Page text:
This requires an unshakable grasp of technical concepts, but also strong people skills and patience. As with all communication, understanding your audience is key, and the way in which you convey information will need to be adapted depending on the audience’s knowledge level, interest and priorities.
6. Storytelling and Data Visualisation
The strength of a person’s communication partly relies on their ability to tell a compelling story with data. This means getting your point across clearly whilst keeping your audience engaged. If your findings can’t be easily and quickly identified, then you’re going to have difficulty securing ‘buy-in’ from others.
Data visualisation plays a significant part in this – being able to present information in a visually appealing and concise way via high-quality charts and graphs is crucial to getting the message across. There is a plethora of software and technology able to help with this, so having a familiarity with tools such as Tableau, Microsoft Power BI, Qlik Sense, and Python libraries such as Matplotlib and Seaborn will be hugely beneficial.
7. Business acumen
Strong business acumen is the final complementary piece to the above skills. It’s all very well being able to present data in a compelling way, but you also need to be sure of the point that you are making and its relevance to the business.
In recent years data analysts have been expected to take an increasingly strategic role within an organisation, which means supporting its aims and overall mission. The context behind the data is what gives it meaning, so analysts need to have a comprehensive understanding of how the business operates, its goals and its service offering so that they can demonstrate the ways in which the data underpins these objectives.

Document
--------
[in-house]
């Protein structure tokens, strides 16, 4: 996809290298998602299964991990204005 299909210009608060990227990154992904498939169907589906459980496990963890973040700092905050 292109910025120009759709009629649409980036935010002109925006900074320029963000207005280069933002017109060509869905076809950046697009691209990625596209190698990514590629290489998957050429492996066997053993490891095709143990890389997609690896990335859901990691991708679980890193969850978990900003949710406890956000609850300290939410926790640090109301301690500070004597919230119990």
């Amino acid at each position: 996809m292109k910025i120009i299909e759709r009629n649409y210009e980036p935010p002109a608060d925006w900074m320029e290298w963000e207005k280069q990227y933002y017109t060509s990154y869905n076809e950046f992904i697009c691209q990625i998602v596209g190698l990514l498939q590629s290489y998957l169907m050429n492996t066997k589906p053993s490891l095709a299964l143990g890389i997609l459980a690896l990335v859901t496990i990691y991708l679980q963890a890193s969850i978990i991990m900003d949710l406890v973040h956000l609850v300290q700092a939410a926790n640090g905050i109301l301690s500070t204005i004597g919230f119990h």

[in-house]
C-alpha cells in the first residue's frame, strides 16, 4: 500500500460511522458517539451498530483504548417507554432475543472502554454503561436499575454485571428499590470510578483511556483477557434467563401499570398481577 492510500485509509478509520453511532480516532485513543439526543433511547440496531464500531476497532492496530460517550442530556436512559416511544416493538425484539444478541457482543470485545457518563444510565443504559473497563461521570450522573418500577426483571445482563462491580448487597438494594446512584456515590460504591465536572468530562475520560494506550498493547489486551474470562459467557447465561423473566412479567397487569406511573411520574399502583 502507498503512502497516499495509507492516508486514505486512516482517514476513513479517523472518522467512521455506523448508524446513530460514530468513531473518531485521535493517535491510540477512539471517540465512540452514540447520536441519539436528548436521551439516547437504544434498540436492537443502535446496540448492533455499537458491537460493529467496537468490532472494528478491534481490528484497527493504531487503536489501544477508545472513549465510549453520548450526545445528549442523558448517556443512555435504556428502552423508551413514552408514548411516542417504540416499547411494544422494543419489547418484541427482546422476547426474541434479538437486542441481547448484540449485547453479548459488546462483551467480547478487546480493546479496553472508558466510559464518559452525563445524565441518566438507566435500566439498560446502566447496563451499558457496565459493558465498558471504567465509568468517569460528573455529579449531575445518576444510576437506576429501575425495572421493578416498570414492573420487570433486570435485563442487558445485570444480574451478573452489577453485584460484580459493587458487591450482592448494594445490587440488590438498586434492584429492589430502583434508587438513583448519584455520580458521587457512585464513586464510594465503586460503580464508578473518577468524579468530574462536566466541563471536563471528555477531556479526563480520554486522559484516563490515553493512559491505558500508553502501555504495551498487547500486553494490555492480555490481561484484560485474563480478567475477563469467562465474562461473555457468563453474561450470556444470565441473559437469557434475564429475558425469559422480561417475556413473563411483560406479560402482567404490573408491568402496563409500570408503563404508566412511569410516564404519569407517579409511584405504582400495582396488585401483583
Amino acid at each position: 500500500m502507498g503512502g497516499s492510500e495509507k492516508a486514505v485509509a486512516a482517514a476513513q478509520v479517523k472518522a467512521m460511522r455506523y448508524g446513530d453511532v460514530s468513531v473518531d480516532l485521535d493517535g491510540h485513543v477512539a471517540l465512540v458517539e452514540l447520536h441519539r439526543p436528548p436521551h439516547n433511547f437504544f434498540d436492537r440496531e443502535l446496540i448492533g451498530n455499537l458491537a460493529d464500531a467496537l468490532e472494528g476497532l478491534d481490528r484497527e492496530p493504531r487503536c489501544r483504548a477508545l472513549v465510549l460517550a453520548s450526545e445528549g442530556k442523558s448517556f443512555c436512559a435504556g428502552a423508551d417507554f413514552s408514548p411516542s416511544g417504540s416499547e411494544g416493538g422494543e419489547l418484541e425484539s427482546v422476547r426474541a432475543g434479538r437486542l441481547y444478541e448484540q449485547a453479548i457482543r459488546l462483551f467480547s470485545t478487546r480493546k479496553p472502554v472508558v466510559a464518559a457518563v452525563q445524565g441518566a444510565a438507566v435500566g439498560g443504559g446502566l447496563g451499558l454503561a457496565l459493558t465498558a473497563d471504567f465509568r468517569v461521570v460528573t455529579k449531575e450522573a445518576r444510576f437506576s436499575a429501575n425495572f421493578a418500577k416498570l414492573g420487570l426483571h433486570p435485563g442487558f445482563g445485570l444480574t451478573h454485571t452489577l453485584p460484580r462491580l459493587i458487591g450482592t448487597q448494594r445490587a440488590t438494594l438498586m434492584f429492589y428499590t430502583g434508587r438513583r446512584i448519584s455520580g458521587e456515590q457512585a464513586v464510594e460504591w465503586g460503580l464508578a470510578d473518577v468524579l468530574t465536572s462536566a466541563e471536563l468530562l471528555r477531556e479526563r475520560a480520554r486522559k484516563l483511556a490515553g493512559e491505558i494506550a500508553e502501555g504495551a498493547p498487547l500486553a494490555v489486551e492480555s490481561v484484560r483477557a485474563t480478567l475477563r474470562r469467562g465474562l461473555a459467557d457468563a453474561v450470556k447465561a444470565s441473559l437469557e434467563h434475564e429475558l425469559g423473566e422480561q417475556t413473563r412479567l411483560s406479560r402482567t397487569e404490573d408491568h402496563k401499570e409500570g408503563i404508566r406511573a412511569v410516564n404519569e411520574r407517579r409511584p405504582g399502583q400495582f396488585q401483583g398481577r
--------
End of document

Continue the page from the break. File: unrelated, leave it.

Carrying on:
8. Ability to collaborate
Communication skills are crucial, as is the willingness to share ideas and work as part of a team. Data analysis is not a solitary profession, instead, it involves engaging with a wide variety of colleagues across all levels of a business, which could include finance, marketing, operations, and senior leadership teams.
This ability to work with people across the business will not only help to establish trust between departments and ensure that everyone is pulling in the same direction but will also improve your knowledge of how the business functions and the role each department plays in the success of the company.
The field of data analysis is constantly evolving, so data analysts must be able to adapt to new technologies, methodologies, regulations, and shifting business priorities. This requires a willingness to learn, a desire to stay up to date with industry developments, and a readiness to be open to new concepts and approaches.
10. Ethical considerations
Data analysts also need to be considerate of the ethical implications of their work, such as being aware of issues around privacy, data security and bias. Understanding and following industry best practices and regulations is crucial, but so is the inclusion of different perspectives to ensure a balanced view, which is why having a diverse data team is fundamental.
Looking to break into the data industry and develop your data analyst skill? Learn about Rockborne’s data training programme.